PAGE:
And indeed, it seems that going into all that fasted

will facilitate the burning of more fat overall.

But if you can’t even get to the exercise,

if you’re somebody who just can’t do the training at all,

you’re unwilling to or you’re incapable of training

unless you eat something,

then obviously eating something makes the most sense.

And what you eat prior to exercise,

that’s a whole other biz that people argue about

and fight about whether or not you should go into it

with low carbohydrates or high carbohydrates, all of that.

But in general, the theme there is very simple,

which is that you want insulin levels to be pretty low

if your goal is body fat reduction,

if you want to oxidize body fat.

So fasting in some cases, fat fasting in other cases

where you’re just ingesting fats,

fat and protein in some cases,

or for some people that will be eating carbohydrates.

I’m not here to dictate a particular nutrition regimen,

that’s just how the hormone balance of these things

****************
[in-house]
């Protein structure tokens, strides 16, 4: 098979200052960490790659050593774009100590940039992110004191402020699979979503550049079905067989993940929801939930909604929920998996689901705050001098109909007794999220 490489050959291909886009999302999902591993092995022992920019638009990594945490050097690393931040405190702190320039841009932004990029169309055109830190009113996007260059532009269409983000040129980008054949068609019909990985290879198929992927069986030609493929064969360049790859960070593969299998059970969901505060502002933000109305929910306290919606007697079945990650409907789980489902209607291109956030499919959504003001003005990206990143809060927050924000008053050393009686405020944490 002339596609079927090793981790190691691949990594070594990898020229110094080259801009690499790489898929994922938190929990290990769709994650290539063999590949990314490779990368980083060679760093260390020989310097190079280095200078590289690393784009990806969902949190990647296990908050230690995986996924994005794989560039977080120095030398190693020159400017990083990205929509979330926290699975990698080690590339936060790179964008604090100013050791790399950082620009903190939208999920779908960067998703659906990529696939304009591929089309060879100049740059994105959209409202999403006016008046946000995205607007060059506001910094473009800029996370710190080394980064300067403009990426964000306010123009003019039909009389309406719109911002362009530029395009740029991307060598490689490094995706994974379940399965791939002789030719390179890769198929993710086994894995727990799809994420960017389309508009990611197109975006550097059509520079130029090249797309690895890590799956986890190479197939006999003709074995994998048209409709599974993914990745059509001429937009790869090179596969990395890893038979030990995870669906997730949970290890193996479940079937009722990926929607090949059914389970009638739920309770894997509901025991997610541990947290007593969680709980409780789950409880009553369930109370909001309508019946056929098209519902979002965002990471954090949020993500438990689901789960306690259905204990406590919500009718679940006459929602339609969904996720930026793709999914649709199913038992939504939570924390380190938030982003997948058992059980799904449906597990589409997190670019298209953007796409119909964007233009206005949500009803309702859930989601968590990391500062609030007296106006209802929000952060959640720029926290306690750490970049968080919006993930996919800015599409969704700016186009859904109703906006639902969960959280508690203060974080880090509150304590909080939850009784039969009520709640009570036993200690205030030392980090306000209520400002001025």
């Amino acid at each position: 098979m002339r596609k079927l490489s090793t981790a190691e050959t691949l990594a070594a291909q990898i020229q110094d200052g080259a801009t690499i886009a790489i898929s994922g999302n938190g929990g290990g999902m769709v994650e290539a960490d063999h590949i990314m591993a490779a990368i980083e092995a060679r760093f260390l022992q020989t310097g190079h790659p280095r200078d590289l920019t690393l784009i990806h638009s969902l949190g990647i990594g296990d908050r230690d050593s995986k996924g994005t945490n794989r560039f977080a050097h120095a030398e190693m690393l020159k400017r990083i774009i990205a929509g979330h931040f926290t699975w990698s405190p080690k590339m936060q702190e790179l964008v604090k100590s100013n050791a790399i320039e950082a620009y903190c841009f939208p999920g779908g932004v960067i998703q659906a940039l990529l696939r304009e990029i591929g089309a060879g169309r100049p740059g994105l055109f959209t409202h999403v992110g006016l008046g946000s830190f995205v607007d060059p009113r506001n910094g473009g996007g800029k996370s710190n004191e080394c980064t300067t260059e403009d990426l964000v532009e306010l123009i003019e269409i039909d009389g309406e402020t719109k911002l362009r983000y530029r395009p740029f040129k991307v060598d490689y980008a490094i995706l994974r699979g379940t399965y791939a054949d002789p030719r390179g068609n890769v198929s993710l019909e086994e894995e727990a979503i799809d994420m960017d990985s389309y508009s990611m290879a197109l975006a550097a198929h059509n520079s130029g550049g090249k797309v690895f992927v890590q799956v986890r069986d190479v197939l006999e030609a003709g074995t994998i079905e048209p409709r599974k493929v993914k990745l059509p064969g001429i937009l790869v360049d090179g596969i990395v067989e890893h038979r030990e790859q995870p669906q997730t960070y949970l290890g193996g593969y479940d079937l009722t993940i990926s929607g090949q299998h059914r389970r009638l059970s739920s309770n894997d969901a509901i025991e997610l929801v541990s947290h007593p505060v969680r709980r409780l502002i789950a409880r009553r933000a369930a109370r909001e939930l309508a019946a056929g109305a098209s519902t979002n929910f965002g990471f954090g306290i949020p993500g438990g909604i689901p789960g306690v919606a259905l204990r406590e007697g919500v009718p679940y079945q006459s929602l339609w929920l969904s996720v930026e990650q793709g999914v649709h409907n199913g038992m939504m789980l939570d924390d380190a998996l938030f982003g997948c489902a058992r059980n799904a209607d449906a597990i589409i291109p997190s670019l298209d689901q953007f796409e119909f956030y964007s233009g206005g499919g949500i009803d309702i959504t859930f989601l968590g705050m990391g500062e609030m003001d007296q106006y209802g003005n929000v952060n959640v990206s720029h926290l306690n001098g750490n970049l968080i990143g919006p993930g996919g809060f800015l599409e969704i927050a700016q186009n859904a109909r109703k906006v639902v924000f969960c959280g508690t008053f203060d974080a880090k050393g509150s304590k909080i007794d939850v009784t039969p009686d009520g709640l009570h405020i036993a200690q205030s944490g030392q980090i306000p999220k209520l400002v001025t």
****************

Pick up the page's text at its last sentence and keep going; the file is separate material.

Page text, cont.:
and fat oxidation works.

Now, one thing that’s very interesting

and cannot be overlooked is this issue

of how much energy you burn during and after the activity.

And some of you probably already know about this,

but the whole business of calories in versus calories out

and people counting the number of calories they burn

during their aerobic session

or during their whatever session

is only one half of the equation.

And it really eclipses the more important issue,

which is how much of an increase in metabolism

does a given exercise create after the exercise?

And we could talk for hours about this,

but the simple way to view this

is that high intensity training, anaerobic training

of weight training, sprints, burpees, any kind of thing.

I don’t know, these days I hear

that you’re not supposed to do burpees,

that people think burpees are dangerous.

So I’m not suggesting any particular movements here,

you have to decide what’s right for you.

I do burpees, I don’t seem to be injured from them,